Wellsey leant against one of the pillars that held up the lofty roof of the Handy Pavilion and sighed deeply. It really was just one of those days. Marlon, leaning on the other side of the pillar, sighed even more deeply. From his jeans pocket he took a hip flask, took a swallow, and handed the bottle to Wellsey. Wellsey shook his head. Marlon shrugged, and slipped the flask away.
"You and Joyce got Valentine's Day plans?" Marlon said.
Something came hurtling over the nearest shelving unit. Part of a toilet? Something porcelain anyway. Both men ducked as it hit a nearby shelf, smashing a pile of paint cans, sending blue acrylic dripping to the floor.
"Nothing fancy," Wellsey said There's a Valentine's special at our local restaurant. Free bottle of champagne. And we don't get out as much as we used to. How about you?" ...continue reading "Do It Yourself: Chapter 55 — Principles of Retail Management"
"So," Fiona said.
"So," Norman said.
They sat at a wicker table, just by the plastic jerry cans in the Outdoor Furniture section. Not that long ago, Adam would have chased them away, but even he'd stopped caring. A grim, defensive mood had settled over the Handy Pavilion and customer numbers were at an all-time low.
"It's just that sort of a bloody morning, isn't it? Norman said.
"We have to give ourselves up," Fiona said. "We can't stay free while Sadie takes the blame for the armoured cat heist. There's not even any reason for her to go to prison any more. She was only confessing to save Axel." ...continue reading "Do It Yourself: Chapter 52 — Inside Your Mind"
It was almost a week before Christian saw Pennington again. This wasn't good news. Christian was holding onto his job by a thread, and he was terrified that he'd be fired before he could speak to the alchemist.
A whole dozen people had been fired. Low performers, chronic latecomers, suspected pilferers. To be fair to Ms Shan, she didn't play favourites – though to be unfair, that might just be because she never remembered anyone's name. Only a couple of weeks before, Christian would have thought himself invulnerable to anything less than a complete shutdown of the Handy Pavilion, but his KPIs were all down since the Phantasm's disappearance. He might have escaped the last round of layoffs, but the next round would take him out.
He needed Pennington's help before that could happen. ...continue reading "Do It Yourself: Chapter 43 – Never Pay Retail"
Gwen watched as Ms Shan dropped a pencil near the information counter, and Norman rushed to pick it up. He smiled winningly as he handed it to her. She acknowledged his action with a gesture and moved on, leaving Norman staring, sighing at her back. Gwen bit her hand. What a fool. What a fool she had been! To have given so much up, only for nothing.
All around her were the Handy Pavilion staff, going about their business as if it were just another day. It was a quiet day. Fiona lugged a box of taps. Adam laughed uncomfortably at one of Belinda's jokes. Axel Platzoff, rubbing his eyes, was being lectured by Sadie MacGregor. Marlon and Wellsey were deep in conversation. Customers were few, but present. An elderly man in a tweed jacket staggered under too many cans of paint. A carpenter's apprentice eyed expensive hammers with a wistful sigh. A short woman and her tall husband pushed a trolley full of plants.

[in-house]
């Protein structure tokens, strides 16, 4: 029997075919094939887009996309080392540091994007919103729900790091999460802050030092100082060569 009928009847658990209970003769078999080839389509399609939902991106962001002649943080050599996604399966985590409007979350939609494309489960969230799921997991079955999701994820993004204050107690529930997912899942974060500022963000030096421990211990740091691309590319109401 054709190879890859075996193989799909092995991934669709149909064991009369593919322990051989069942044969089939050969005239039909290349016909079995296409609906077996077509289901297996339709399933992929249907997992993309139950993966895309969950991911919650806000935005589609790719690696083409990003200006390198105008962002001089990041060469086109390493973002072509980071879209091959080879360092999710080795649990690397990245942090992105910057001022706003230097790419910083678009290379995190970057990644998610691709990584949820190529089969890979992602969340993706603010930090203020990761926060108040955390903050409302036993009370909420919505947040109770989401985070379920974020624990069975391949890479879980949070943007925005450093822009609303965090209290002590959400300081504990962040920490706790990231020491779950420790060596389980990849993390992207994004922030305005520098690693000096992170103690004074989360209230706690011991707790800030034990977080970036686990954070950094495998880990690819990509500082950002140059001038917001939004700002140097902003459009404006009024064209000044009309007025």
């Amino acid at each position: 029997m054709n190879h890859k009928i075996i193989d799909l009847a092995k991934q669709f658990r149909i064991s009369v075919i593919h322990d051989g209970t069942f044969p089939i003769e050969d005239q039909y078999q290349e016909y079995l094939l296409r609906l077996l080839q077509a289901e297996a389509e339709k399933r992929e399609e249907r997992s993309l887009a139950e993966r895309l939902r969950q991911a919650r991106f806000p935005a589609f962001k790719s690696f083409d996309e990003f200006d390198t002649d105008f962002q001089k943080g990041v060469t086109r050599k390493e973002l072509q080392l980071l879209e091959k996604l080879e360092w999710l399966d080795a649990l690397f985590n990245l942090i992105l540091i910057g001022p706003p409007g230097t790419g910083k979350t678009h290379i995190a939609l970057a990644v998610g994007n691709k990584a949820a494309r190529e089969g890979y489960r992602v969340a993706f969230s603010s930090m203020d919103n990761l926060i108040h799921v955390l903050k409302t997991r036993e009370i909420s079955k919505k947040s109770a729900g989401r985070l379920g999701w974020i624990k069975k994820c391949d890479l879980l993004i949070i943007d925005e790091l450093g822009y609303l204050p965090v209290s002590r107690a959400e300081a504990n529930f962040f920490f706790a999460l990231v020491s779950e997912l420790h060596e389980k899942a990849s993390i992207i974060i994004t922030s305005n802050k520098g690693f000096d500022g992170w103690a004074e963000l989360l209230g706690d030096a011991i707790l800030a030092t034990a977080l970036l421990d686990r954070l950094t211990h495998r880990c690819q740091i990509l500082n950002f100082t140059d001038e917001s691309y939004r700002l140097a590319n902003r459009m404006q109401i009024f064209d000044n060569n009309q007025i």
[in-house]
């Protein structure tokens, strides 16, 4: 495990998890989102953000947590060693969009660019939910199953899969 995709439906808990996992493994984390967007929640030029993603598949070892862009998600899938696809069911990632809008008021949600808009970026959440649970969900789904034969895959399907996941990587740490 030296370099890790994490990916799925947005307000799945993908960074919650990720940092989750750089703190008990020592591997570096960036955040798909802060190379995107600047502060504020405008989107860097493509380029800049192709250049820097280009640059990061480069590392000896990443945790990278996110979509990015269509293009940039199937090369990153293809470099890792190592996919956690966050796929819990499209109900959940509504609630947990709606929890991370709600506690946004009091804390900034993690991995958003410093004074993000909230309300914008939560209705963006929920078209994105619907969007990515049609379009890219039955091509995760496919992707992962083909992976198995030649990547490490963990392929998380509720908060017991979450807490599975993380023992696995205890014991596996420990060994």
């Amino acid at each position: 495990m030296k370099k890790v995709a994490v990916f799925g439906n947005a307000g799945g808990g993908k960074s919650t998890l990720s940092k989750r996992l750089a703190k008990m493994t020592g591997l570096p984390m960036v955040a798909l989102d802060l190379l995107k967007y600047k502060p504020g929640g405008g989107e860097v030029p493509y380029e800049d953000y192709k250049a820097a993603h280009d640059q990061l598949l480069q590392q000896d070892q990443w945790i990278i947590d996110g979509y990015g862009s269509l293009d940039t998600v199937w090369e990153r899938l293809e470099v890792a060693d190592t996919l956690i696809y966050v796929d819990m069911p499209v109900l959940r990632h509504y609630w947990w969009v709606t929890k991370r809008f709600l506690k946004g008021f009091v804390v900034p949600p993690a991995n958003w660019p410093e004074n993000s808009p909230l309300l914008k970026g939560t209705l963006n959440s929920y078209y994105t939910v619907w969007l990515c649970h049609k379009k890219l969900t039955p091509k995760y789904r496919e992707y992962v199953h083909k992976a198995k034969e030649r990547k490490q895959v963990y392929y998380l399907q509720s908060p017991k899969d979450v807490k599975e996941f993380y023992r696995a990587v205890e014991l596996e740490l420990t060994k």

No one looked at Gwen. If the world ends with aliens or fire and brimstone or zombies, then everyone is in on the fight. When the world ends in heartbreak, there you are, alone. ...continue reading "Do It Yourself – Chapter 17: A Bad Deal All Round"
A man was looking at melamine boards. He checked their lengths for defects, then raised them it to eye height and held it straight ahead to see if it was straight. He was doing a terrible job of it, taking too long about it and picking a bunch of boards that even from five metres away, Gwen could see were sub-par.
The customer had probably never had to check boards before. He'd probably learned the technique out of a book or a YouTube video. Men who were just starting in on woodwork tended to be like that. There seemed to be a weird belief amongst men that woodworking is in the blood, and so asking for help was admitting something was wrong with them.
They seemed perfectly okay with asking about paint, though. Colours. Women's stuff. A bloke could be forgiven for not knowing. ...continue reading "Do It Yourself – Chapter 9: The Phial"
The wood sang its sweet song to Gwendolyn Harper, but for once she could not listen.
Most days, she could hear little else. Her ears filled with a thousand tunes and she was happy. Now there was no room in her broken heart for the joy of wood.
Sunday morning and the crowds were yet to arrive. Gwen worked in the timber section of Handy Pavilion, amongst the vast shelves of potential. Rough long baulks of framing pine, neat thin strips of hardwood decking, huge pallets overloaded with sheets of plywood and MDF. This was her kingdom and these were her people, and yet she would give it all away from one sweet kiss from the man she loved from afar.
Norman, his name was. Norman. Nor-man. New hire. Worked in power tools. He was a young man of perhaps twenty, perhaps less. He had a tufty little beard which didn’t suit him, and yet which could not obscure his beauty. There were tattoos up and down his arms. She wondered how far they extended beneath his shirt, beneath his apron. ...continue reading "Do It Yourself — Chapter 2: A Wooden Chorus"